The comfortable illusion of Turkey’s candidacy for the EU


A man wearing a face mask walks past the New Mosque in Istanbul’s Eminonu Square on Thursday. The Ankara regime has become a security issue for Europe and the West that must be dealt with appropriately, says the author. [EPA]

Today, the Turkish leaders seize every opportunity to ignore the fundamentals of the European Union to claim the singularity, if not the superiority of Turkey. The EU paradigm has become a handicap in the face of an increasingly authoritarian if not totalitarian regime in which the arbitrariness of one-man rule has become the rule.

The prospect of EU membership has completely disappeared from Turkey’s political agenda since early 2021. The centuries-old anti-Westernism of Turkish politics is now riding a wave and denigration of the West has become the subject. favorite in Turkish political life. Ankara, through its actions and statements, rejects EU membership even when it pretends to attract “hot money” lenders or to charm Turkish conciliators in Europe. As for the opposition, EU membership does not mean more than the regime.

Bilateral relations with politicians and public opinion in EU member states are at an all-time low, where any non-complacent statement or action is met with accusations of “Nazis” and “fascists”. Some governments have introduced the rebuttal of Turkey’s membership into their government action strategy, such as Austria and Germany. Paris directly announced a similar decision in Ankara. Today, any European decision-maker knows that, in Brussels terminology, Turkey does not respect the Copenhagen criteria, a mandatory reference for any candidate country.

Such a state of affairs has already been reflected in the Council’s conclusions on June 26, 2018, two days after the presidential election which completed the change of regime. “The Council notes that Turkey is moving further and further away from the European Union. Turkey’s accession negotiations are therefore effectively at a standstill and no further chapter can be considered for the opening or closing and no further work towards the modernization of the EU-Turkey customs union is foreseen. .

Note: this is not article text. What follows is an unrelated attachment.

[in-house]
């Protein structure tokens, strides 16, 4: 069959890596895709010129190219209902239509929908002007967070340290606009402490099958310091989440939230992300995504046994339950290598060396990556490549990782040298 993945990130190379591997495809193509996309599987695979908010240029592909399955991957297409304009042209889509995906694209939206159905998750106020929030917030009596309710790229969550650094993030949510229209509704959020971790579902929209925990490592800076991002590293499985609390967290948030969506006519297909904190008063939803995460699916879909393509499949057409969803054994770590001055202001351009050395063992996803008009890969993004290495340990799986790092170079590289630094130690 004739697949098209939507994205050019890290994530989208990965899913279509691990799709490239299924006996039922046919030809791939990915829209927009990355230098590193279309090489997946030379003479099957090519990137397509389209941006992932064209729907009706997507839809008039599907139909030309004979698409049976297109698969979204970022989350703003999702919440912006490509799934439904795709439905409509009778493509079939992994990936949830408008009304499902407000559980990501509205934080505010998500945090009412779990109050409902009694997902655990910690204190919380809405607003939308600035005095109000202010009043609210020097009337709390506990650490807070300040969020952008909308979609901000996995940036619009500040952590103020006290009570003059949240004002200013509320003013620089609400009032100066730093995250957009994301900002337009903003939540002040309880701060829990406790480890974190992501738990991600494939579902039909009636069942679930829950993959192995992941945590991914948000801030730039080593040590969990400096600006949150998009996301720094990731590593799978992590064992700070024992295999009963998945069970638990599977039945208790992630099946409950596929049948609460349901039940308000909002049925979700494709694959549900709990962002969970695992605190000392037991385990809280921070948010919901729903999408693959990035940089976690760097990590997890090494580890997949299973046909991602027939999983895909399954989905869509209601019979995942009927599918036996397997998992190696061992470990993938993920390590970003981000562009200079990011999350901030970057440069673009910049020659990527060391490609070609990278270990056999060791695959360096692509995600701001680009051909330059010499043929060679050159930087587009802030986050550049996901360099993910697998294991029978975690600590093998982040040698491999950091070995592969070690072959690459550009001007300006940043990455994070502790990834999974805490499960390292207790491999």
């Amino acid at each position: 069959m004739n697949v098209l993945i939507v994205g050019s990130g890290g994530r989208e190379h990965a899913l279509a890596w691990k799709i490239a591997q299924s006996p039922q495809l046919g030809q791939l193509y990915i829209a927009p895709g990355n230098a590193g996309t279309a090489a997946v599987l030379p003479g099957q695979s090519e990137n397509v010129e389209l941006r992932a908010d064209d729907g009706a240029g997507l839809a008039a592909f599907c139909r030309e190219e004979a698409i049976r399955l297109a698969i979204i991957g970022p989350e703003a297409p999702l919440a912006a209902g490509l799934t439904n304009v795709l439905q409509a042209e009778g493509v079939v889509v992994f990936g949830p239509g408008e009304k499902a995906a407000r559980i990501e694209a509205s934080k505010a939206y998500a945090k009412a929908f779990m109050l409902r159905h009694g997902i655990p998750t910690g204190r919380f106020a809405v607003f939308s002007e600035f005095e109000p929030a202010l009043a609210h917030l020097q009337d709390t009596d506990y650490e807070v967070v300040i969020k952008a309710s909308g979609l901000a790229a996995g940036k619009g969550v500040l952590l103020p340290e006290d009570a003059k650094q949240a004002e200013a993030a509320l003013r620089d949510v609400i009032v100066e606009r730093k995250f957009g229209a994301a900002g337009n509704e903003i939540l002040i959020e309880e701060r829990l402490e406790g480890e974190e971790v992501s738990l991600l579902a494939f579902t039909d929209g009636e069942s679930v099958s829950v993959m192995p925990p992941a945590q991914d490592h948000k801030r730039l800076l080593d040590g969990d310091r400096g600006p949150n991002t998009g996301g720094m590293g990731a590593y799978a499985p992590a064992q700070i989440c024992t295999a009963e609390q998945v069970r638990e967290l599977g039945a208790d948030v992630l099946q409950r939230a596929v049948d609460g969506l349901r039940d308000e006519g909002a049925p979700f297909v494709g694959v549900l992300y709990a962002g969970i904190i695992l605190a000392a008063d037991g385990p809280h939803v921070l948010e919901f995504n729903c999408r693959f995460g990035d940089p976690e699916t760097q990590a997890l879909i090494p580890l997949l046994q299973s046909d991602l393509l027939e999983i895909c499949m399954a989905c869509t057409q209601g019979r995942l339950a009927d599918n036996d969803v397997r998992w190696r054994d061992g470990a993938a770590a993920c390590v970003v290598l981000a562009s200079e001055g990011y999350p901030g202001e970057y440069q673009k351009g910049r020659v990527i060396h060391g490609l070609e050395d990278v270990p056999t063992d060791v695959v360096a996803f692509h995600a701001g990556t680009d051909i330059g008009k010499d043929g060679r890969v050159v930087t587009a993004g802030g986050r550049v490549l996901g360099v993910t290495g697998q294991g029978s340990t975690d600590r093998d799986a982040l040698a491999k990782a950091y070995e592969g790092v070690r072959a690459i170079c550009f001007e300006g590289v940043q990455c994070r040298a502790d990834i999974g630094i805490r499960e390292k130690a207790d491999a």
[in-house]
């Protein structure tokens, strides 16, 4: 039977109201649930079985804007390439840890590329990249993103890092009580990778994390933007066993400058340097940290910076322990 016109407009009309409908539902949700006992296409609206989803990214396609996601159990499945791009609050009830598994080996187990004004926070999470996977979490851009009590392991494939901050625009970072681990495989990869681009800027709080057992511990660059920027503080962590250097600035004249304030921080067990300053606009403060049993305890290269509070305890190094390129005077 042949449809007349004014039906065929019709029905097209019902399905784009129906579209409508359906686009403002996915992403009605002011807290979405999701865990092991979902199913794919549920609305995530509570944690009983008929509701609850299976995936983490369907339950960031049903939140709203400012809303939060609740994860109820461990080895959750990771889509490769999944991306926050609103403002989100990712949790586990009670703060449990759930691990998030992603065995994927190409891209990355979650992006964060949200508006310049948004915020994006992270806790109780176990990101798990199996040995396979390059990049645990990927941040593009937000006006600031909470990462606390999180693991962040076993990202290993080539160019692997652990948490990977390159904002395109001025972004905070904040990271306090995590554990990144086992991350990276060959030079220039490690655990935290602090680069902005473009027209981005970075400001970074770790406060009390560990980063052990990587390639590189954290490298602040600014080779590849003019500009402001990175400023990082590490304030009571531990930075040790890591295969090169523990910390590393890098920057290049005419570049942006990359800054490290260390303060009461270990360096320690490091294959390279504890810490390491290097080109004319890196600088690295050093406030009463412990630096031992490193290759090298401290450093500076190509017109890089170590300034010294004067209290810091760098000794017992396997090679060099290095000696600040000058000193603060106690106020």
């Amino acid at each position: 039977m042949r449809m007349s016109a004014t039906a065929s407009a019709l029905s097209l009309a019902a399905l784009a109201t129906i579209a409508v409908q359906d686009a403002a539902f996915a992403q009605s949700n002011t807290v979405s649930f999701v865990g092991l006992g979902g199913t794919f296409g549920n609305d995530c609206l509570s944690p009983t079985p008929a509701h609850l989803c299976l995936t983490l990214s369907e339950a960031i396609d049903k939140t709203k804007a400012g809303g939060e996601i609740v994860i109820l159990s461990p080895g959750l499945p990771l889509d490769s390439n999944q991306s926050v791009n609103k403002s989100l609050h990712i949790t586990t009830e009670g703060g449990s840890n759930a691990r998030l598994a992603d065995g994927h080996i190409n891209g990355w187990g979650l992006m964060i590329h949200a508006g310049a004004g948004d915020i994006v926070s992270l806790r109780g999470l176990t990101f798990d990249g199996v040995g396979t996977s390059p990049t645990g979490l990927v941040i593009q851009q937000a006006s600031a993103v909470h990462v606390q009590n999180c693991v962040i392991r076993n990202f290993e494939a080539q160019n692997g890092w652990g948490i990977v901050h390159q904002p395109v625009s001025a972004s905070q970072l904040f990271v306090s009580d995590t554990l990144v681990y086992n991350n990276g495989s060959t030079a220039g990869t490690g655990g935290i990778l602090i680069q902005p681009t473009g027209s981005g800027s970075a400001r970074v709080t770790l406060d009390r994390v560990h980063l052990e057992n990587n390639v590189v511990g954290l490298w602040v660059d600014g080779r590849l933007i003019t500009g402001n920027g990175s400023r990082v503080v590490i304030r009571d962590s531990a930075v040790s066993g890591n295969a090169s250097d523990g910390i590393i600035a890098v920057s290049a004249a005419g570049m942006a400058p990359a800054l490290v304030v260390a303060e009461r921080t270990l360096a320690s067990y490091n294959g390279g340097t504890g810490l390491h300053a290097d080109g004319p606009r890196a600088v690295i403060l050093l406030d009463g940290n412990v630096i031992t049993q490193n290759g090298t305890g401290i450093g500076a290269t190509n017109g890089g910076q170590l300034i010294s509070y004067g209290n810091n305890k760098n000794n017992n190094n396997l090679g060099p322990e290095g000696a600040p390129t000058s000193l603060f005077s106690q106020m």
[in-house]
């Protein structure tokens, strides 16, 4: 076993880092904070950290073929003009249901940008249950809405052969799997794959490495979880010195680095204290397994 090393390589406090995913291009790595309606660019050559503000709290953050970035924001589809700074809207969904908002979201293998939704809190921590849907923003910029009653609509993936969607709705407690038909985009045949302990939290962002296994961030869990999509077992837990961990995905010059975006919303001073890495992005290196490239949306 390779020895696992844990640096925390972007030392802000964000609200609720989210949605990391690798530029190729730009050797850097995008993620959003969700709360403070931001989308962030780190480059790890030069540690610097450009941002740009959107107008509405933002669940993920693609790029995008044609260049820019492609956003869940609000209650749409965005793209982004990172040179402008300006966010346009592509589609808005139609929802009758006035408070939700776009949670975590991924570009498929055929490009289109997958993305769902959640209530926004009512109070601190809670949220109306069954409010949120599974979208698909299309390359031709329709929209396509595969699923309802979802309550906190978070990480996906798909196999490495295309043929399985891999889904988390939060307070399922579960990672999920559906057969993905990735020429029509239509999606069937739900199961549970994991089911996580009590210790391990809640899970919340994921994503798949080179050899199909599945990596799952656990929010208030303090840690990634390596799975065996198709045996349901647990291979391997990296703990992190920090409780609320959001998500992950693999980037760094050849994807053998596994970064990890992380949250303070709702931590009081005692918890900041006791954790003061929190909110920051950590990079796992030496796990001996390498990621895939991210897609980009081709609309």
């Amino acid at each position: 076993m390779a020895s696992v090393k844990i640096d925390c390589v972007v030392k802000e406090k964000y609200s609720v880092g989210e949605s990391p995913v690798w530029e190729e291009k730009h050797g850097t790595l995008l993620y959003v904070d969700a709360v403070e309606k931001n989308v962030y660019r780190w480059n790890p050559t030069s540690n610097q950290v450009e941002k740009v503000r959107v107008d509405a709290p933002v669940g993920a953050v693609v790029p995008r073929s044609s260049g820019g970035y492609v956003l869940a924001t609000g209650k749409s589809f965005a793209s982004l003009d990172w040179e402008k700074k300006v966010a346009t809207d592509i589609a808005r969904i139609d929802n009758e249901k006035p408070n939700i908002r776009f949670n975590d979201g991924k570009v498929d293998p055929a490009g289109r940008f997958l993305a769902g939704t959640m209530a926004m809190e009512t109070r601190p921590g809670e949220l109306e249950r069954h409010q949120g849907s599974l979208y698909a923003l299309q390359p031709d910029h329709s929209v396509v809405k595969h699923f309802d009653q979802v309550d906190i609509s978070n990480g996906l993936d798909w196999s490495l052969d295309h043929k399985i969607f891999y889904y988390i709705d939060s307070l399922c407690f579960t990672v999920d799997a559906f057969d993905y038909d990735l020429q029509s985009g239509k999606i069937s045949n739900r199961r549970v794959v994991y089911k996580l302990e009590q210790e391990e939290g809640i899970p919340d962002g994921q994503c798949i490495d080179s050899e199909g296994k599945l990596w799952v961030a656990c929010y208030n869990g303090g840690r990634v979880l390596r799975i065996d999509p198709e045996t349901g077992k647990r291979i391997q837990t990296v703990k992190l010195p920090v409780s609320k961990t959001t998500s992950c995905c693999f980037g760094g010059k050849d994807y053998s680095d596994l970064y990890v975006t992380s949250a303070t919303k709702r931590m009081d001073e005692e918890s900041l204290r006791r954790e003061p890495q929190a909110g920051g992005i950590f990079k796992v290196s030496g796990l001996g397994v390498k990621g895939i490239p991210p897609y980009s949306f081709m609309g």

The declaration is far from a formal end to the accession negotiations as it seemed difficult to achieve unanimity, with some member states fearful of publicly opposing Turkey for various reasons. However, the exclusion of Turkey is indirectly mentioned in several official documents. Finally, there is no longer any political dialogue on issues of common interest, with the exception of the settlement agreement on refugees.

With the accession negotiations now ruled out by a tacit agreement between the parties, there remain two issues on which Ankara still seems to be waiting: the revision of the Customs Union and the Schengen visa exemption for its citizens.

In force since January 1, 1996, the Customs Union has long needed to be revised. The advantages that Turkey gained then have eroded over the years. Customs union was always a step before full membership; running out of membership, it became useless. Either way, with the deep freeze in formal relations, it becomes unnecessary to revise.

However, some European decision-makers still dream of making the revision of the Customs Union conditional on good economic and political governance, as suggested by the so-called “positive agenda”. Sadly, they tend to forget how anti-European the regime’s codes are, making any rule-based and value-based interaction unthinkable and impractical.

The EU cannot easily conclude transactional agreements concerning its interests and security with a Turkey which does not feel bound by any obligation of membership or partnership. Henceforth, it is inappropriate to bet on its commitments from the EU (and possibly from NATO) to, for example, ease tensions with neighbors, because the failure of the application for EU membership cancels the achievements of the last 20 years in terms of good neighborliness. relations with the Member States, in particular Greece. The belligerent rhetoric and actions of recent years against a number of EU countries, politicians and citizens are strong signals of this centrifugal push.

All things considered, Ankara’s modus operandi contradicts the norms, standards, values ​​and principles of the EU, which are simply obstacles to the “smooth” functioning of the regime. Likewise, this is why the Ankara regime can never be reformed.

Turkish unilateral actions are not limited to political or diplomatic relations. Today, two gigantic infrastructure projects which have a direct impact on EU countries and which require a proper environmental impact assessment are moving forward without it. This is the Akkuyu nuclear power plant, built, unsurprisingly, by the Russian Rosatom, on the other side of the water from Cyprus and located in a seismic zone. The other is the so-called “Istanbul Canal”, an artificial waterway beside the Bosphorus, considered by the scientific community to be potentially fatal for the entire Black Sea basin, its riparian countries, including the rivers that feed it, the Sea of ​​Marmara and beyond.

Appeasing the Ankara regime by considering that it is still a member of the European and Atlantic communities is a pipe dream. The more the West appeases Turkey, the more Recep Tayyip Erdogan will use and abuse Western anxieties, and the longer the life cycle of his regime will be.

The Ankara regime has become a security issue for Europe and the West that must be dealt with appropriately.

Cengiz Aktar is Professor of Political Science at the Faculty of Turkish Studies and Modern Asian Studies at the National and Capodistrian University of Athens. His latest book is “Le malaise turc” (Empreinte temps, 2020) / “To tourkiko achthos” (Epimetro, 2021).

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